December 4, 2013

Tara Rodden RobinsonWhat projects are you involved in?

Currently, I’m hard at work writing a book. The Sexy + Soul-full Woman’s Guide to Productivity is aimed at helping women to do more of what they love. For this, they need certain skills in managing all the other demands they face to make time, space, and other resources available for being creative, passionate, artistic, spontaneous, generous, and whatever it is that their hearts are calling for them to be. At midlife, women naturally begin to ask themselves: “What do I want?” and place much greater importance on realizing, or at least pursuing, their own deepest inclinations. The Sexy + Soul-full Woman’s Guide to Productivity is intended to help them do just that.

In addition, I just launched a new podcast–a talk show style program called The Tara Show. The show is a unique blend of conversation, stories, and sound. I, along with my regular contributors and guests, explore topics ranging from leadership, sports, personal productivity, spiritual growth, and much more. You can hear it by visiting https://soundcloud.com/thetarashow.

How did you get interested in productivity?

Through my own desperation! I was overwhelmed with all the demands on my time and needed help. I discovered David Allen’s book, Getting Things Done, and after a couple of false starts, learned how to practice his methods. It saved my life!

How many meetings do you normally have each week?

It varies. I try to keep some days completely meeting free so I can have big chunks of interrupted time. I also attempt to clump meetings together on one or two days. On average, I’ve got three to seven meetings a week.

What are some of your favorite productivity tips/apps?

I use Remember the Milk to manage my tasks and I depend on Evernote for practically everything else. I’m a Mac user so I use iCal and the other native Apple apps for contacts, email, and the like.

What’s the most recent adjustment that you’ve made to your personal productivity routine?

How I start my day is incredibly important to me. There are a number of actions that if I don’t get them done early, they often don’t get done at all–like walking the dog and practicing yoga. And I hate feeling rushed! So if I’m going to get all my “chores” done before I start work, I have to be very well organized. I sat down and thought through what I wanted to do, what order made the most sense to do things in, and when I wanted to get to work–from there, I worked backwards to determine what time to get up. By taking the time to think things through, I move at a pace that feels relaxed, yet gets me out the door at the right time.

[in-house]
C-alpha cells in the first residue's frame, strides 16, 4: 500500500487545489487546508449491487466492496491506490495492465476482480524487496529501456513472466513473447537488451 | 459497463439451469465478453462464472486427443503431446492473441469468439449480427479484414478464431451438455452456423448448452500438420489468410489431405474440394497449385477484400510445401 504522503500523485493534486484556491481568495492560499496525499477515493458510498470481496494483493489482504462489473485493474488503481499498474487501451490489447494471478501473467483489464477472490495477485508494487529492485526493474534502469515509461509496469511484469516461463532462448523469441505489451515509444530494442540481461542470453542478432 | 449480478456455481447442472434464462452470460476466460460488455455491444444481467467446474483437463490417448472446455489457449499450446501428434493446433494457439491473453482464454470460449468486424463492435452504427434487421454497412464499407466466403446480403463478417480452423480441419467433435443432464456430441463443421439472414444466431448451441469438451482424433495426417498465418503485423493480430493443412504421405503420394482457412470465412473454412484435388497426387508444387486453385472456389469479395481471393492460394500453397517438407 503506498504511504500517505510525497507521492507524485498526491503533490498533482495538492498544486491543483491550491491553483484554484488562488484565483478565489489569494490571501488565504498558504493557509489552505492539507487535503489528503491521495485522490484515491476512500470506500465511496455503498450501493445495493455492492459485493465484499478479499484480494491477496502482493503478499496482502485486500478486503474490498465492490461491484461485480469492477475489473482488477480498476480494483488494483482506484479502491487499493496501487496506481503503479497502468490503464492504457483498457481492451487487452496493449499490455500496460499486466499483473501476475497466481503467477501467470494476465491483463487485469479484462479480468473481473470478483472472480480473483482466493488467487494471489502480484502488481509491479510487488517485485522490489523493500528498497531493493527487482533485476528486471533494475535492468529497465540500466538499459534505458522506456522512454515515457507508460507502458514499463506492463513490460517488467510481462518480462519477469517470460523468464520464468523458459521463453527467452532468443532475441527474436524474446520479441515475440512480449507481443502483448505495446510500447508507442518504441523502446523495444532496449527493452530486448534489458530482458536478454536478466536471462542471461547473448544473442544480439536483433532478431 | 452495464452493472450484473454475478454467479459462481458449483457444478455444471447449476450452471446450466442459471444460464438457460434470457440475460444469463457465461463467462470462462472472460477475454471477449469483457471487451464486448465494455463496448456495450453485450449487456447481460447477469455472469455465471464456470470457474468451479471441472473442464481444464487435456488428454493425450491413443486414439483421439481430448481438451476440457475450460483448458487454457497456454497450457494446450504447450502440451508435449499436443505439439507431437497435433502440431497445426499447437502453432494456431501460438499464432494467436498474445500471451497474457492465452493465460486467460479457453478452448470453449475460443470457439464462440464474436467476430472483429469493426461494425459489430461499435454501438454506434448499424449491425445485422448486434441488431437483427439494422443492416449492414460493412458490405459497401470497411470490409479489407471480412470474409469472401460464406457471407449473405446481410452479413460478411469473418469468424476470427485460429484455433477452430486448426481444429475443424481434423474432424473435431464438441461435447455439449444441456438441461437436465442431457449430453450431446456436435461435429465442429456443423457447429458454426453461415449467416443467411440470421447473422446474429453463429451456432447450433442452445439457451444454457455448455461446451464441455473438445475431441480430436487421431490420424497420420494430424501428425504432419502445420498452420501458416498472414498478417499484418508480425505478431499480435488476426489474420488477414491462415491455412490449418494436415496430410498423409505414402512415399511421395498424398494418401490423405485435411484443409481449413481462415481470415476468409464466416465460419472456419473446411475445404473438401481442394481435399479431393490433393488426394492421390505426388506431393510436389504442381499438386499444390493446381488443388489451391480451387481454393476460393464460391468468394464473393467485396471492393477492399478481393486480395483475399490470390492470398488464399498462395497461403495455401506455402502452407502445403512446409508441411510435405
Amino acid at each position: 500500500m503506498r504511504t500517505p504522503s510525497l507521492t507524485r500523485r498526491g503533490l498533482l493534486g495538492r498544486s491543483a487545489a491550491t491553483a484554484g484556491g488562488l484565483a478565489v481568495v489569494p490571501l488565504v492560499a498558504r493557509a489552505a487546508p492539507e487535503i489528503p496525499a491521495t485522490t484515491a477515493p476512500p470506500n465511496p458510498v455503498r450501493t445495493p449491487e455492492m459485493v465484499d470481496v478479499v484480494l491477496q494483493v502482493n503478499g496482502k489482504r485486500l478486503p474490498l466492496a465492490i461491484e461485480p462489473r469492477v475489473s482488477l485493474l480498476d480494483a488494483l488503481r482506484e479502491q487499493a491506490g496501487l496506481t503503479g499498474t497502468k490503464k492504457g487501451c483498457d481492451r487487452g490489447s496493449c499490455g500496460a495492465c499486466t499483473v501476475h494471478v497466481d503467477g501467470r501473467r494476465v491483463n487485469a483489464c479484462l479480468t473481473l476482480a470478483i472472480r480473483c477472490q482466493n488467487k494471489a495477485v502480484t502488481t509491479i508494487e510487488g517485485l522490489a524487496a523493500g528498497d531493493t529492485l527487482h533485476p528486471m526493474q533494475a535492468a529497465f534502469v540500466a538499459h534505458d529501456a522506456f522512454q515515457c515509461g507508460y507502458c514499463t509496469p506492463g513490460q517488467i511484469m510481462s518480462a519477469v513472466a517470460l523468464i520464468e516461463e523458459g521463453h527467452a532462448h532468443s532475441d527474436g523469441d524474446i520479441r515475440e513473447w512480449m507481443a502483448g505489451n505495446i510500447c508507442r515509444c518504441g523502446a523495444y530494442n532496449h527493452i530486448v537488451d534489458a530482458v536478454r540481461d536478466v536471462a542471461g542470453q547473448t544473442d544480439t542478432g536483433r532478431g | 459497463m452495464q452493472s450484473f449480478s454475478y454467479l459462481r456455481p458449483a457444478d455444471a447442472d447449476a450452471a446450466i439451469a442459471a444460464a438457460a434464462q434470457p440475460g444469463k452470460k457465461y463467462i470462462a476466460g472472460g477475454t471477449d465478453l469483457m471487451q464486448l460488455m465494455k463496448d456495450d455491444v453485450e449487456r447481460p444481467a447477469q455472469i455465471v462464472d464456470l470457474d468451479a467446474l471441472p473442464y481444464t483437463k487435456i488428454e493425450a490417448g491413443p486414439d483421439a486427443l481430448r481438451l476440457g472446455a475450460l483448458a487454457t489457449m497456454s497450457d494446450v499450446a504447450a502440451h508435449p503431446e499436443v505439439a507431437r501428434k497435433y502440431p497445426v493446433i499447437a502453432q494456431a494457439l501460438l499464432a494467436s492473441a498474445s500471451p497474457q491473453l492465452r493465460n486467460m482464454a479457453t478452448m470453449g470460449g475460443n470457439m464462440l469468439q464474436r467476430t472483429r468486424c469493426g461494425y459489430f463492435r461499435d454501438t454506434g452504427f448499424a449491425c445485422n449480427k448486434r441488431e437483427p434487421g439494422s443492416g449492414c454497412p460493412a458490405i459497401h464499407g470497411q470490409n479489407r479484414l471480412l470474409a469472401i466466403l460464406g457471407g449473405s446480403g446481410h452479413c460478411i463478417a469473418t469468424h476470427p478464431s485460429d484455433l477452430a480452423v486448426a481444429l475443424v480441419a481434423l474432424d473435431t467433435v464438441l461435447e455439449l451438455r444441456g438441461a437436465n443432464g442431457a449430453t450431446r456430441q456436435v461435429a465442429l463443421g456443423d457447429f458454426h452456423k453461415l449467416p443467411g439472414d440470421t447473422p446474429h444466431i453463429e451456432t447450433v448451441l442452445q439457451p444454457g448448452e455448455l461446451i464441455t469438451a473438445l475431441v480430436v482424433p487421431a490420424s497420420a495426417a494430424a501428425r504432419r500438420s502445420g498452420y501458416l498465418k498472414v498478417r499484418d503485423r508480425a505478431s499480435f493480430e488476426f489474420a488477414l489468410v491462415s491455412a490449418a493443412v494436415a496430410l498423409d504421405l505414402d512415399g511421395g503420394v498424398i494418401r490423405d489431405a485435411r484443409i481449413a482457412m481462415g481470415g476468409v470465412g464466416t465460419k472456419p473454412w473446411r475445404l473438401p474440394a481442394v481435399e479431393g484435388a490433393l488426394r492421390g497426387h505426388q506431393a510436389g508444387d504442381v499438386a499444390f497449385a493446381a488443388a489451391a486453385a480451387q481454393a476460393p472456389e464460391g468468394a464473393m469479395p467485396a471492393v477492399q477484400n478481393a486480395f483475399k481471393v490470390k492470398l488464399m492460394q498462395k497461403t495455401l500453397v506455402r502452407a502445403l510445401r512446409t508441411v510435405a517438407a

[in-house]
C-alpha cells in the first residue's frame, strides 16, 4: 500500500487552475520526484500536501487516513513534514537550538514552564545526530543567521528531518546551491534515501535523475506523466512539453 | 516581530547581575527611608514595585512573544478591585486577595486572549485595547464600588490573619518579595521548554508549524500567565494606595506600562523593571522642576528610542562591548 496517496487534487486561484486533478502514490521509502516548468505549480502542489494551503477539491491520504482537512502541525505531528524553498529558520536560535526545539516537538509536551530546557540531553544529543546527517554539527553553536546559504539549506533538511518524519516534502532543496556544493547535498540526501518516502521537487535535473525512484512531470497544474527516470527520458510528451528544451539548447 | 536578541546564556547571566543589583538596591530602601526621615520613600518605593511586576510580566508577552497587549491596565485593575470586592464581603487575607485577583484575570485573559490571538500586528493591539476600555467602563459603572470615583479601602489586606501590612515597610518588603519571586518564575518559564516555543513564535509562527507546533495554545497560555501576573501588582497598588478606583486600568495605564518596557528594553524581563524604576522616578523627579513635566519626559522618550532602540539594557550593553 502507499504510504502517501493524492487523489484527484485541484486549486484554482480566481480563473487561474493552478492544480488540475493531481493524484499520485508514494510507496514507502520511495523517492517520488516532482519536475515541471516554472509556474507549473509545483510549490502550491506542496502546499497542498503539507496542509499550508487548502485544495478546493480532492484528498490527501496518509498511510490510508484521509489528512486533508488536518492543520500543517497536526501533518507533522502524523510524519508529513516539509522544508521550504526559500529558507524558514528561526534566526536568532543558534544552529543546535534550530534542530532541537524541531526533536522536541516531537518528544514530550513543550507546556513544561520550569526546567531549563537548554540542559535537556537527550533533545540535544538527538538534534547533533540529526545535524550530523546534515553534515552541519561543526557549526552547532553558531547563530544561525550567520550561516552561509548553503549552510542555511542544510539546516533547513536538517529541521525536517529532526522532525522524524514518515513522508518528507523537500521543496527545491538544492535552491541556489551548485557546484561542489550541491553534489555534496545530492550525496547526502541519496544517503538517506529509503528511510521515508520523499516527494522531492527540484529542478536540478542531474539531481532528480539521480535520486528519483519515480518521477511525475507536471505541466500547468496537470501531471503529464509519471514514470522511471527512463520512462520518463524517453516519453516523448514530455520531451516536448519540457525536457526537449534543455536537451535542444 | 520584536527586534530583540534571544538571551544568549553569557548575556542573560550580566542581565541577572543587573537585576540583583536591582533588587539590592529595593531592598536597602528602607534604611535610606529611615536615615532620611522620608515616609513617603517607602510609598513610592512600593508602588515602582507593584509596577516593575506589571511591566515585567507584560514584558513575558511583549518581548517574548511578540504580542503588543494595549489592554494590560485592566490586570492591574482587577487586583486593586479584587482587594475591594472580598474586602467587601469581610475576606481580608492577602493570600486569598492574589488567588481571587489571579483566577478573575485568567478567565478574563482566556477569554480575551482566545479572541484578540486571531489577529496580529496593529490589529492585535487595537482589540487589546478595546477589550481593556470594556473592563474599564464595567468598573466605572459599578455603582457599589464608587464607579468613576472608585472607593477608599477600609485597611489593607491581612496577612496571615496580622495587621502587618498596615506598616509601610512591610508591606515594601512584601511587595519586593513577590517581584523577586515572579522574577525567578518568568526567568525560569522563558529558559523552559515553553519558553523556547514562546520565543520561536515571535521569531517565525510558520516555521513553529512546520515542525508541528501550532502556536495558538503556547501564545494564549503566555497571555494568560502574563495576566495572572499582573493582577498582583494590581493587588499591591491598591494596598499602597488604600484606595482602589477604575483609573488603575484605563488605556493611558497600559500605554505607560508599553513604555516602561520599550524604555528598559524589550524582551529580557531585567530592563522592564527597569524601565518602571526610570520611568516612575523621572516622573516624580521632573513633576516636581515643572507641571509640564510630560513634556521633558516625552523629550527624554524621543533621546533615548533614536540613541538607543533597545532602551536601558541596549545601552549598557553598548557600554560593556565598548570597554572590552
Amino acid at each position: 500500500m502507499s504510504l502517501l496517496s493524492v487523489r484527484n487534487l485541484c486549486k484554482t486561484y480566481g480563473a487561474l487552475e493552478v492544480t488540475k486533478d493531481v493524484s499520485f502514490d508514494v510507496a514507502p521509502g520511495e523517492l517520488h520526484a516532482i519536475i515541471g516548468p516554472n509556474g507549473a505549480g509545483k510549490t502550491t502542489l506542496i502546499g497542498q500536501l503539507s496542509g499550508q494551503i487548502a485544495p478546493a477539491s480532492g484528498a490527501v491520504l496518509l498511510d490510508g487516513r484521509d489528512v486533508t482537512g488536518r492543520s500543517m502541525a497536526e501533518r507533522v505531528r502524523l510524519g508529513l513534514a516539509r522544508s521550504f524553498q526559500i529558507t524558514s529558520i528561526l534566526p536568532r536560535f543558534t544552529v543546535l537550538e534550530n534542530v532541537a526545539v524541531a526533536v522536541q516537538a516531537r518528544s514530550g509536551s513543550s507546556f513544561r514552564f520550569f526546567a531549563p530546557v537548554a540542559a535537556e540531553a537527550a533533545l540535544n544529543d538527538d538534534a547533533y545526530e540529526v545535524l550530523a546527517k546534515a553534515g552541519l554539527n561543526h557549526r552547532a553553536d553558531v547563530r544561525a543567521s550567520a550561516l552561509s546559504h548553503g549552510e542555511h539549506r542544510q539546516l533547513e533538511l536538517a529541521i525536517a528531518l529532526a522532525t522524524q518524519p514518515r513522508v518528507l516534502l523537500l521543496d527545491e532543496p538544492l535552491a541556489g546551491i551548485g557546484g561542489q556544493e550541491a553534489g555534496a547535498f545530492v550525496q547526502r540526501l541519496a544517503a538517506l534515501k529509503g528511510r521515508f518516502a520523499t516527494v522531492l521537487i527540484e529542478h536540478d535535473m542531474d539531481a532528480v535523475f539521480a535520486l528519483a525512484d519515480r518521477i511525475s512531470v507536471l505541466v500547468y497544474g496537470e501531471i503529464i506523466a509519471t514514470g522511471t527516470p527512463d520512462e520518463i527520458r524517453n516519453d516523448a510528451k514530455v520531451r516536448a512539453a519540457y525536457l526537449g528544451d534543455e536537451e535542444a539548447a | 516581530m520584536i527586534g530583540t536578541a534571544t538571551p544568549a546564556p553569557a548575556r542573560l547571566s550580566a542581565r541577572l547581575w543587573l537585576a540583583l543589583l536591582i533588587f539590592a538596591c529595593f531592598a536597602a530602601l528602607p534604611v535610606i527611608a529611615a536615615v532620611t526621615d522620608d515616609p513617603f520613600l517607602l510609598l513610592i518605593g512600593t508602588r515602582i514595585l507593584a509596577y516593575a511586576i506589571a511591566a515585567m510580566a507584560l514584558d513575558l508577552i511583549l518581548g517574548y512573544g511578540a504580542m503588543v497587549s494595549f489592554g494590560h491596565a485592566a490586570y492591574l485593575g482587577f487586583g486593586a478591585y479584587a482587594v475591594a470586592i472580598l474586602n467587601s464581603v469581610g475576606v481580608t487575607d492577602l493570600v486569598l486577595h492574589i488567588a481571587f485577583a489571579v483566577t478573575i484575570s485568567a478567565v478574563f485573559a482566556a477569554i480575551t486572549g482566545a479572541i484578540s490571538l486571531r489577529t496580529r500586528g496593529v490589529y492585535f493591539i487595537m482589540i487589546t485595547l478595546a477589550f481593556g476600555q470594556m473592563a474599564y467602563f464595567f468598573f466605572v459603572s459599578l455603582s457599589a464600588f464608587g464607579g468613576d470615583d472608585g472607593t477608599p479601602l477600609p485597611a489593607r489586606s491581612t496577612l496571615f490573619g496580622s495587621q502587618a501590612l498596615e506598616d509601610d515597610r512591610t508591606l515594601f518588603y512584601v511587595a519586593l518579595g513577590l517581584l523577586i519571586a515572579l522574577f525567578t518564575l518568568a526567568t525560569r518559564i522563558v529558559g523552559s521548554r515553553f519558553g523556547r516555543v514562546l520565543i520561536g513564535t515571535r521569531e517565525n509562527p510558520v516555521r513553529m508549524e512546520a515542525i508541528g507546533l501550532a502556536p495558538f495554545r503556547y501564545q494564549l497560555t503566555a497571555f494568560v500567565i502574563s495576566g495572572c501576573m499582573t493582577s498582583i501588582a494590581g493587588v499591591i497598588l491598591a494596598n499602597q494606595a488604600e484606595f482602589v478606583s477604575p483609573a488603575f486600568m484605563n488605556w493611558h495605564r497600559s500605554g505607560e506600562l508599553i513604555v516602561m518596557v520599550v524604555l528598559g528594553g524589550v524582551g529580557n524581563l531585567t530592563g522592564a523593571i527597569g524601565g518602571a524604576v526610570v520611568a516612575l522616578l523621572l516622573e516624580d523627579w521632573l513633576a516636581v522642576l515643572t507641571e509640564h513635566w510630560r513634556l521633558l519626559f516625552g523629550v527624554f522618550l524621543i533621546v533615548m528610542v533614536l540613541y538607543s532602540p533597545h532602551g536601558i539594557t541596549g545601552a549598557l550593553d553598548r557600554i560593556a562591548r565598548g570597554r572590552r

Do you measure your productivity? If so, how do you do it, and what is your metric?

Yes and no. I pay attention to completion. For example, I recently completed a significant work of art: a mosaic that was given as a gift to my church. From the inception of the project to its completion was a rather long journey and when making art, it’s not about checking off tasks so much as reaching milestones in the creation of the work. By staying focused on completing milestones, I was much more attentive to the process and less on product. And that worked very well for me.

Now, in writing my book, I’m using a similar approach. When a project is large and rather amorphous, a product mentality just doesn’t work. What would I put on my task list: “Write book?” No, it’s more about being involved, meeting milestones, and putting together small actions of completion that add up to a larger completion later.

Frankly, I’m wary of productivity metrics. In my view, personal productivity is really about two things–neither of which are measurable and both of which are of inestimable value: reliability and freedom. I practice task and time management so I can follow through on commitments and promises to myself and others–that’s reliability. And I practice productivity so I can have the freedom to do more of what I love with the people I love. Both of these are about relationships–which is all we have, in the end. When we’re old and gray, it’s our family and friends that will matter most, not how many times we got to inbox zero.

What do you think the next productivity trend will be?

Two things. First, social technologies are going to change the way teams work together and how people manage tasks. For example, with new “Twitter-like” communications tools, email will be less and less important as a way of delegating actions and making requests. These new tools require the sender to break action items out from each other, meaning that the sender does a lot more thinking about what’s really needed and does some of the processing that used to be done by the recipient. I predict that this will change the way people work together dramatically by clarifying requests and making follow through more transparent.

Second, there is a significant move toward more “compassionate management.” This more humane and human way of treating employees is long overdue. Younger employees value meaning and purpose, along with autonomy, far more highly than workers of the past. I believe when managers treat people with compassion, workers will experience being valued and appreciated which will motivate them to be organizational citizens: caring, engaged, helpful, collaborative–people who bring their heads, hearts, and hands to work. And that, in my view, is highly productive.

Tara Rodden Robinson is an executive productivity coach, author, and artist. You can learn more about her by visiting her website: http://tararobinson.com/